Wells Fargo fined $1B for mortgage, auto lending abuses
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NEW YORK (AP) — Wells Fargo will pay $1 billion to federal regulators to settle charges tied to misconduct at its mortgage and auto lending business, the latest punishment levied against the banking giant for widespread customer abuses. The regulators penalized Wells for improperly charging fees to borrowers who wanted to lock in an interest rate on a pending mortgage loan and for sticking auto loan customers with insurance policies they didn't want or need.
Big banks saved $3.6B in taxes last quarter under new law
NEW YORK (AP) — The nation's six big Wall Street banks posted record or near record profits in the first quarter, thanks largely to the recently enacted Trump tax law. Combined, the six banks saved at least $3.59 billion in taxes last quarter, according to an Associated Press estimate, using the bank's tax rates going back to 2015.
FAA orders more engine inspections after Southwest accident
DALLAS (AP) — The Federal Aviation Administration on Friday ordered ultrasound inspections of hundreds of jet engines like the one that blew apart at 32,000 feet in a deadly accident aboard a Southwest Airlines plane. The agency said the order affects 352 engines in the U.S. on new-generation twin-engine Boeing 737s, a workhorse jet widely used by airlines around the world.
Global leaders fear rising trade tensions
WASHINGTON (AP) — Global finance ministers see rising trade tensions between the United States and China as a major threat facing the world economy. That's according to the treasury minister from Argentina, who is chairing the G-20 finance group this year. He says G-20 officials discussed the risks during a dinner Thursday night with all participants agreeing that trade has been a positive force for many nations.
Kushner Cos. subpoenaed by feds after AP report
NEW YORK (AP) — A real estate company once headed by presidential son-in-law Jared Kushner is confirming that last month it was subpoenaed by federal prosecutors. The Kushner Cos. says prosecutors were looking for information following an Associated Press report that the company routinely filed false documents on the number of rent-regulated tenants in its New York City buildings. The company says it has "nothing to hide" and is cooperating fully with authorities.
Trump calls OPEC efforts to boost oil prices 'not good'
WASHINGTON (AP) — President Donald Trump says oil-producing cartel OPEC "is at it again," and that efforts to maintain high prices "will not be accepted!" Trump's Friday morning tweet comes as representatives from OPEC nations and allied oil ministers are meeting in Jeddah, Saudi Arabia to discuss their agreement to maintain cuts to production in order to keep prices up.
Mattel CEO to step down after being at helm for 14 months
NEW YORK (AP) — Mattel's CEO Margaret Georgiadis is stepping down from the company. The news comes after the former Google executive, who took the top spot in February 2017, hasn't been able to work any magic in reversing toy company's sales.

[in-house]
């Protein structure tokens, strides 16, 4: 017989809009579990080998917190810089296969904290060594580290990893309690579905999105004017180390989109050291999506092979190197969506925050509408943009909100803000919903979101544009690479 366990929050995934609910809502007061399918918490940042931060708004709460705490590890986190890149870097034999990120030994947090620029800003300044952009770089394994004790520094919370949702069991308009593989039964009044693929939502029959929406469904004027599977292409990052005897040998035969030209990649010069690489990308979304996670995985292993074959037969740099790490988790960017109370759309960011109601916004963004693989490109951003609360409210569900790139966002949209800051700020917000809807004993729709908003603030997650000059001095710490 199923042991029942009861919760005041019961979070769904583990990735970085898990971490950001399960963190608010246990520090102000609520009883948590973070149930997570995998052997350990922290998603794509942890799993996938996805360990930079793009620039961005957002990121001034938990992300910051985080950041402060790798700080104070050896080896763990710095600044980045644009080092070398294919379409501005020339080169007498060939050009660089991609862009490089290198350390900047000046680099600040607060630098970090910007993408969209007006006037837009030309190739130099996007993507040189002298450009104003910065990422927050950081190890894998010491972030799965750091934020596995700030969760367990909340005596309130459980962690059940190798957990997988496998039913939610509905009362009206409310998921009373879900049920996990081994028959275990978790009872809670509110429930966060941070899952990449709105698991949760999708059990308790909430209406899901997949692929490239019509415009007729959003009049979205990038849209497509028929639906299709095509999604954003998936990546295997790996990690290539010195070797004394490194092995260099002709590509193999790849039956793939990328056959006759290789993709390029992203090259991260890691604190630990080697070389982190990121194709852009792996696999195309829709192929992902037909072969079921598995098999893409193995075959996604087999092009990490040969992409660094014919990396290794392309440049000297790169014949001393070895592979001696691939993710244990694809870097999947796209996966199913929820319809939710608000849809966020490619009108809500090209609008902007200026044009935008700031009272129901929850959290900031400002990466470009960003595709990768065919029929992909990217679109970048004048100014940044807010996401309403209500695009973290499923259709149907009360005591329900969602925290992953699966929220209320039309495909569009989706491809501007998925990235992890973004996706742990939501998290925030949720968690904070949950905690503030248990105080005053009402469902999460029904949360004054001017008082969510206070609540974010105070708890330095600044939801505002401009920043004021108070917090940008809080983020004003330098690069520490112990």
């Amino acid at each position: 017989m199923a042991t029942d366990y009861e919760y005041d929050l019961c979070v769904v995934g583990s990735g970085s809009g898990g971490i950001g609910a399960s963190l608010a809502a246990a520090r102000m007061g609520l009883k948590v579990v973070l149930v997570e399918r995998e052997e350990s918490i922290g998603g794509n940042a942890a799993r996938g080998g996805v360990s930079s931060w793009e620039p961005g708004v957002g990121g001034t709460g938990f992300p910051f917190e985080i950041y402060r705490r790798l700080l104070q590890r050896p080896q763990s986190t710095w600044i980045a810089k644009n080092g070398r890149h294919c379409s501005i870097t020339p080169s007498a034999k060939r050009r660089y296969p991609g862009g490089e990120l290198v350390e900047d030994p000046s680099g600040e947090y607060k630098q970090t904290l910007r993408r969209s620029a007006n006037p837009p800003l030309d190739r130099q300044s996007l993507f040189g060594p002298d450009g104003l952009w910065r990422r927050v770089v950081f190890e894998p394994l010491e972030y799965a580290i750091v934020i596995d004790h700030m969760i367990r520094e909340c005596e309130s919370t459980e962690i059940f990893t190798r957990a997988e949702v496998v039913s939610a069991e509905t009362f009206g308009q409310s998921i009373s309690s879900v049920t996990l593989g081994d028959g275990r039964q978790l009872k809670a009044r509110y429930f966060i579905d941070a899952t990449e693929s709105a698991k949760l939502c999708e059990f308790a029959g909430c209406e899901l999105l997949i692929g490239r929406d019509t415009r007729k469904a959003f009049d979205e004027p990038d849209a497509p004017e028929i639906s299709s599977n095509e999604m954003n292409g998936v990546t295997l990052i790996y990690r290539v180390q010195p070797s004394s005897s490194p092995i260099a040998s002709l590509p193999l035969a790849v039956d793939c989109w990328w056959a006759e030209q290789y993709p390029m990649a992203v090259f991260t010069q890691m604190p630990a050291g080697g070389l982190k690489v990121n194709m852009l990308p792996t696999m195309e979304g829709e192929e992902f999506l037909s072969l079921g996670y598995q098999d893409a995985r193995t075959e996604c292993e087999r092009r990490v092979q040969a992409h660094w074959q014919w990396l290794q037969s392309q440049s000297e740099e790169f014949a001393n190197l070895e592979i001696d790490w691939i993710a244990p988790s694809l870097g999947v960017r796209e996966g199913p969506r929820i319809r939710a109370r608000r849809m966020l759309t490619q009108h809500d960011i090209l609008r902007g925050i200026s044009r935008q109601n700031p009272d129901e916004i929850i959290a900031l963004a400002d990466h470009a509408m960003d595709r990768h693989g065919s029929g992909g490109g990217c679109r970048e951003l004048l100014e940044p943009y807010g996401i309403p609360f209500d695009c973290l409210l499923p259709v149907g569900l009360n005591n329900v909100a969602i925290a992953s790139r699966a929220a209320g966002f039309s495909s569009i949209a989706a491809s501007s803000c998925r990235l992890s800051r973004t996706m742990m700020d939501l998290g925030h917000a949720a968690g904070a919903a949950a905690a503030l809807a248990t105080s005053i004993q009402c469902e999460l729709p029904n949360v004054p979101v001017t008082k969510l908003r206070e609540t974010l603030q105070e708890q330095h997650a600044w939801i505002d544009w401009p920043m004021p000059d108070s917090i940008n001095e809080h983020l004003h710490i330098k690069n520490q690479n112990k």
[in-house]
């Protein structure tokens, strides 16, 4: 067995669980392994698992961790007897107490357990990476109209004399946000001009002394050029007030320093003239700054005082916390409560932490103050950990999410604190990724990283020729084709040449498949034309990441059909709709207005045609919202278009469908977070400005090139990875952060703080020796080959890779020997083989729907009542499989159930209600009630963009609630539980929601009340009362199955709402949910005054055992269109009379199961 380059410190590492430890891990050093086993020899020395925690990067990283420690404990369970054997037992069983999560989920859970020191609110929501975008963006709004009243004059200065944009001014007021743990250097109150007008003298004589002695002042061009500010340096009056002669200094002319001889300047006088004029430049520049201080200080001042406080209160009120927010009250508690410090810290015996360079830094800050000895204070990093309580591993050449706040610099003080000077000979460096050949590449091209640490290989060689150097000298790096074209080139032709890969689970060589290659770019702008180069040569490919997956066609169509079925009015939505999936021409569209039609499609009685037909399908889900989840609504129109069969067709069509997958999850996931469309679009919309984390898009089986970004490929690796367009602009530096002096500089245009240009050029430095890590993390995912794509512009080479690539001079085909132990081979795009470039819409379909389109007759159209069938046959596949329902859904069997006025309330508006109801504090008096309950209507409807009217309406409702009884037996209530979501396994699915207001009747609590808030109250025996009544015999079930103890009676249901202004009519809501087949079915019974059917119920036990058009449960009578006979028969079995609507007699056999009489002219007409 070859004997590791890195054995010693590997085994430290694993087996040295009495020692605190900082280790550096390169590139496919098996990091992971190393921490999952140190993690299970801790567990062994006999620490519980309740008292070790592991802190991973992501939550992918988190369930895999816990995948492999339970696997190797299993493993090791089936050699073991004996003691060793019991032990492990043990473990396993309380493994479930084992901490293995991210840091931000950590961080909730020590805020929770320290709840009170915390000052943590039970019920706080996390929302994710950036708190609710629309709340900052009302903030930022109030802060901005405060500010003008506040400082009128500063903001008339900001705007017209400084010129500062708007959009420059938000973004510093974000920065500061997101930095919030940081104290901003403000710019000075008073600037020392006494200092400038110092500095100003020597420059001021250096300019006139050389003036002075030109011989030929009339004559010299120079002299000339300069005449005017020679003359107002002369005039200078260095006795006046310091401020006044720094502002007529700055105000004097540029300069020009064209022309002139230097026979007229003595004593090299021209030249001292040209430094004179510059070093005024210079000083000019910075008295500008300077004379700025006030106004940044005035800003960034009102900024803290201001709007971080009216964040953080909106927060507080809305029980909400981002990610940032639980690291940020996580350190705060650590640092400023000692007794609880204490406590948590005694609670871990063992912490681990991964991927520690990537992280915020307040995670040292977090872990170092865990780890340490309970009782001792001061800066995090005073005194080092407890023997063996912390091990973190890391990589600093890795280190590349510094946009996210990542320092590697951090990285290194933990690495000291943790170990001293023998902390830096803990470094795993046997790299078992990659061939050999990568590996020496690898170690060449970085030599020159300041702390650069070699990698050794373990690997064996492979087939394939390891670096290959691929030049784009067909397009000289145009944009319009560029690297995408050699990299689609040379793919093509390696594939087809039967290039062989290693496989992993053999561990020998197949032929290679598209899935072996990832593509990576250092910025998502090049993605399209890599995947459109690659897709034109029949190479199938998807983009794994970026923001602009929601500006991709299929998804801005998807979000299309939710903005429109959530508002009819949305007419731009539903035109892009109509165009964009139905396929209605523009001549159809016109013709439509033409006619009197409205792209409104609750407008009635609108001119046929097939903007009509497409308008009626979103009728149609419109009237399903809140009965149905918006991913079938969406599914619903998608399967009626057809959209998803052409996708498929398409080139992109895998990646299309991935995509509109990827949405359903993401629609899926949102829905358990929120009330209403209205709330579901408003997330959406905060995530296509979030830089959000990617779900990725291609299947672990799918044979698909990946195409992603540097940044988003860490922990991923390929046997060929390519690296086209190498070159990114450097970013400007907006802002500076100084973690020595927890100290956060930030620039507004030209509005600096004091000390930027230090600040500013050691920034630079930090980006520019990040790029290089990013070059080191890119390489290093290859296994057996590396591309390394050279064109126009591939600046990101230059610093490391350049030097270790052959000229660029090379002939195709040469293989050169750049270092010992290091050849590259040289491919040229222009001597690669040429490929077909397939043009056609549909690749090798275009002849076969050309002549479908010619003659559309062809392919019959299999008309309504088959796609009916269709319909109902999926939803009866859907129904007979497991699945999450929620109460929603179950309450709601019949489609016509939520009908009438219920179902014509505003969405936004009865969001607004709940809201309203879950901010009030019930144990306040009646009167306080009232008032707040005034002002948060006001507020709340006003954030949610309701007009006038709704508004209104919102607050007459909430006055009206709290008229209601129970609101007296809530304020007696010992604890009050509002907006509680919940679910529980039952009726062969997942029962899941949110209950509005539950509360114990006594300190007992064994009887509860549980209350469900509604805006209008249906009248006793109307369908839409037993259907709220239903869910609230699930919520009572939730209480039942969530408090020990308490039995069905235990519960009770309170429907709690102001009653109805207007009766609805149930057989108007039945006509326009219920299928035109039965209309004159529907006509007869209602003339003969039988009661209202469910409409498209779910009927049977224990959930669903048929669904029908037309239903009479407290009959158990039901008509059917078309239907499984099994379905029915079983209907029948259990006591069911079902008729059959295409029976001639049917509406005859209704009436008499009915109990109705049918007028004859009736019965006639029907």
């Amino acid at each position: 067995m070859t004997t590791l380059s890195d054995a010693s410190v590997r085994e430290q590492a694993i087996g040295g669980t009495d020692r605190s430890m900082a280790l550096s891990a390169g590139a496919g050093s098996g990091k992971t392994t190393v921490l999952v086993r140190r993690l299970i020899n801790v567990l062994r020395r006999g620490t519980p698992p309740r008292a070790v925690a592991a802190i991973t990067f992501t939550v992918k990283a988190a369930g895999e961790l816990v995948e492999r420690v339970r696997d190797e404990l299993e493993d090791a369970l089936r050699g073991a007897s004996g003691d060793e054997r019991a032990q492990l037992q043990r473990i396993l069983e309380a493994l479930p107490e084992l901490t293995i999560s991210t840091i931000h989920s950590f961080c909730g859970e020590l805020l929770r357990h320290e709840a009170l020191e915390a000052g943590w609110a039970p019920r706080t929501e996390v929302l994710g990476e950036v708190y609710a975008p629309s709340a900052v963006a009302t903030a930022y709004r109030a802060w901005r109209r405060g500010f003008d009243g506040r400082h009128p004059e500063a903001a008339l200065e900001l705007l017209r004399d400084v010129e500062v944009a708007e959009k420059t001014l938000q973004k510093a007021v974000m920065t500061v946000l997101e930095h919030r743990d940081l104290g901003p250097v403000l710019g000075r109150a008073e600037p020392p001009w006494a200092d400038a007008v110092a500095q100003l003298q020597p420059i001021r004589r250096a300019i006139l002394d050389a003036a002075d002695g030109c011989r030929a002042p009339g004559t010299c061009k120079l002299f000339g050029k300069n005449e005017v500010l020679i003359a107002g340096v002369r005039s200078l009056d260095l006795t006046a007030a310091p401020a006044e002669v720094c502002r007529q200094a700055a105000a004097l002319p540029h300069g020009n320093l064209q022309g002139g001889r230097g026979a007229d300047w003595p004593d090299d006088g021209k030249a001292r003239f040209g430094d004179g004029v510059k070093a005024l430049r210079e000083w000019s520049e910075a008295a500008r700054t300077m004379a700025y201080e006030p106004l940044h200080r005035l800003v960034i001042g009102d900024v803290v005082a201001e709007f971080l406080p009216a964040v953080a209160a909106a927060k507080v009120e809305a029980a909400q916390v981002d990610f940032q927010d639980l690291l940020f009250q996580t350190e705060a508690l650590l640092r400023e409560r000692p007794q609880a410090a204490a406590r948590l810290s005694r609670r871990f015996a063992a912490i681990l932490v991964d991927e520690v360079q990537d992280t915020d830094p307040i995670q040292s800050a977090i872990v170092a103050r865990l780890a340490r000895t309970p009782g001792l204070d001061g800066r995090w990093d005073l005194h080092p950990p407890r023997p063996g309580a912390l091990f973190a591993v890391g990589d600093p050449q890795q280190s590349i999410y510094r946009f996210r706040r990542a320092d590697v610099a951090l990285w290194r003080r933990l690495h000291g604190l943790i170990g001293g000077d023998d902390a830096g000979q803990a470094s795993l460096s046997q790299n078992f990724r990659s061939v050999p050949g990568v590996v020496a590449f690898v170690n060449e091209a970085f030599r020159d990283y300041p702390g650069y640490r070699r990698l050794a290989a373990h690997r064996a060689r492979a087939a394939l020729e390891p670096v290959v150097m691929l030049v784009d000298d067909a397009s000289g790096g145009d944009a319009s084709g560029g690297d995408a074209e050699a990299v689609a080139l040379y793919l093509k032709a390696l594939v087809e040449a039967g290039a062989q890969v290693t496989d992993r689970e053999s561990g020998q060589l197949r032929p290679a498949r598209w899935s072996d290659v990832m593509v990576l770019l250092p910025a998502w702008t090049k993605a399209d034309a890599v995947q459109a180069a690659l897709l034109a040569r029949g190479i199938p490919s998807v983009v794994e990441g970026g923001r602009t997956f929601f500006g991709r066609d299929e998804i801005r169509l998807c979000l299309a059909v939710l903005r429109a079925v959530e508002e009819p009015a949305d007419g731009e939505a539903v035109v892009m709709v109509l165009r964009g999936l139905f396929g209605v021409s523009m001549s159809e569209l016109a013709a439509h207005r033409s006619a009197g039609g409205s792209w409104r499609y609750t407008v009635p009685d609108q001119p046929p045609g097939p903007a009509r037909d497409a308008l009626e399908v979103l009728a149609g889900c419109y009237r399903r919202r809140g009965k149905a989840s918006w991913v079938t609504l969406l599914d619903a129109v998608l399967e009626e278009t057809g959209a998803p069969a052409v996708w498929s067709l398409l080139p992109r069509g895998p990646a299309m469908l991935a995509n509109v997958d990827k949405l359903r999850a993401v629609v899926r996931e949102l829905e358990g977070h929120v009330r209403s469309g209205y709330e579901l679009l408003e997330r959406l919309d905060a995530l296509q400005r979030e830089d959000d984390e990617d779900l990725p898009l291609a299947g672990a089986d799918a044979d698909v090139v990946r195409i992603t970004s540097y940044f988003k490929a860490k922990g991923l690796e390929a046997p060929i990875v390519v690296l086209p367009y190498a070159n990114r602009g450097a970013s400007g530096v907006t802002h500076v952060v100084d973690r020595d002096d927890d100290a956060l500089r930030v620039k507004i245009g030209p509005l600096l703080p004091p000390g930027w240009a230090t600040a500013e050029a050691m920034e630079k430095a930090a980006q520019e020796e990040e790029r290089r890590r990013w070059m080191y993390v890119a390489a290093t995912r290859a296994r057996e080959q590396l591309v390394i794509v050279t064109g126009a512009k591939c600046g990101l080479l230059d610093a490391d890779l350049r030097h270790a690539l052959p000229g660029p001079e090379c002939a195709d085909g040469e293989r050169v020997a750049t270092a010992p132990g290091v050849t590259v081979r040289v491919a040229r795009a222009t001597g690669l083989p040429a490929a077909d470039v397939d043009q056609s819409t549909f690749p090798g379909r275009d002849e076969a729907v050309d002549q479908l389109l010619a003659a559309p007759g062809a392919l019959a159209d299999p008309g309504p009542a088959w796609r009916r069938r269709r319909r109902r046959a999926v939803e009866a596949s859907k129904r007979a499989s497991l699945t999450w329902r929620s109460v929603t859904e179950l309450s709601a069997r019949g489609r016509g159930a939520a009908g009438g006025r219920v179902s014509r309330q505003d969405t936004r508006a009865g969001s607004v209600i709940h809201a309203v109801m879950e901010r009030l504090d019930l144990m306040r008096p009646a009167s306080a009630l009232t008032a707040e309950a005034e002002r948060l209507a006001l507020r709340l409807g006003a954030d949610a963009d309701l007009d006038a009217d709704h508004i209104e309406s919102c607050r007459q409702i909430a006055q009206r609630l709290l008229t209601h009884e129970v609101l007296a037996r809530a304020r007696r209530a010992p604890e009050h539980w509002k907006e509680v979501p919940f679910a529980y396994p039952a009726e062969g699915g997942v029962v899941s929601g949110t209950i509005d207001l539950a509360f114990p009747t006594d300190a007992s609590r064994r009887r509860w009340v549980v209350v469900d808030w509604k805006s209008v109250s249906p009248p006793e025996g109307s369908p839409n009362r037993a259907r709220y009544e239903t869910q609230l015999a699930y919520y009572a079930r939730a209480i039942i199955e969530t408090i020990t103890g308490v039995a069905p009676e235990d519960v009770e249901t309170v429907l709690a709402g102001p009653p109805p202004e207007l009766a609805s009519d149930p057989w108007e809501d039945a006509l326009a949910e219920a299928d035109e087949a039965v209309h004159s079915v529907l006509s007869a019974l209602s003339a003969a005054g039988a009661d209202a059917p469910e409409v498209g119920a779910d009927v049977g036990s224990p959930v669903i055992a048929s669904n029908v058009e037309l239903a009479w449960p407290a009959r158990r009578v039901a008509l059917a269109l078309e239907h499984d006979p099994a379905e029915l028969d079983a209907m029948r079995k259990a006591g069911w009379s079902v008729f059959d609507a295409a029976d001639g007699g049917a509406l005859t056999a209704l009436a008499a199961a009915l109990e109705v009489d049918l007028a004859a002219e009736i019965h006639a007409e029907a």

Audit clears Facebook despite Cambridge Analytica leaks
NEW YORK (AP) — An audit of Facebook's privacy practices for the Federal Trade Commission found no problems even though Facebook knew at the time that a data-mining firm improperly obtained private data from millions of users. The audit by PricewaterhouseCoopers is available on the FTC's website Friday, though it is heavily redacted.
Fairfax bids $300 million for Toys R Us's Canada business
NEW YORK (AP) — Canada's Fairfax Financial Holding has bid $300 million for Toys R Us's Canadian operations in bankruptcy. According to court papers filed late Thursday, the bidder is assuming the role of a "stalking horse" in a court-approved auction process set for Monday in New York. The Fairfax bid surpassed the $215 million offer that Isaac Larian, the CEO of toy company MGA Entertainment, made last week.
Slumping tech companies weigh on US stocks
NEW YORK (AP) — A steep slide in technology stocks weighed on U.S. stocks Friday, pulling the market lower for the second day in a row. Losses among retailers, packaged food and beverage makers and other consumer goods companies also helped weigh down the market. Banks rose as bond yields continued to climb, reflecting increasing investor concerns of higher inflation in the wake of rising oil and other commodity prices.
The S&P 500 index fell 22.99 points, or 0.9 percent, to 2,670.14. The Dow Jones industrial average slid 201.95 points, or 0.8 percent, to 24,462.94. The Nasdaq composite lost 91.93 points, or 1.3 percent, to 7,146.13. The Russell 2000 index of smaller-company stocks gave up 9.69 points, or 0.6 percent, to 1,564.12.
Benchmark U.S. crude gained 9 cents to settle at $68.38 per barrel on the New York Mercantile Exchange. Brent crude, used to price international oils, added 28 cents to $74.06 per barrel in London. Heating oil rose a penny to $2.12 a gallon. Wholesale gasoline picked up 2 cents to $2.10 a gallon. Natural gas gained 8 cents to $2.74 per 1,000 cubic feet.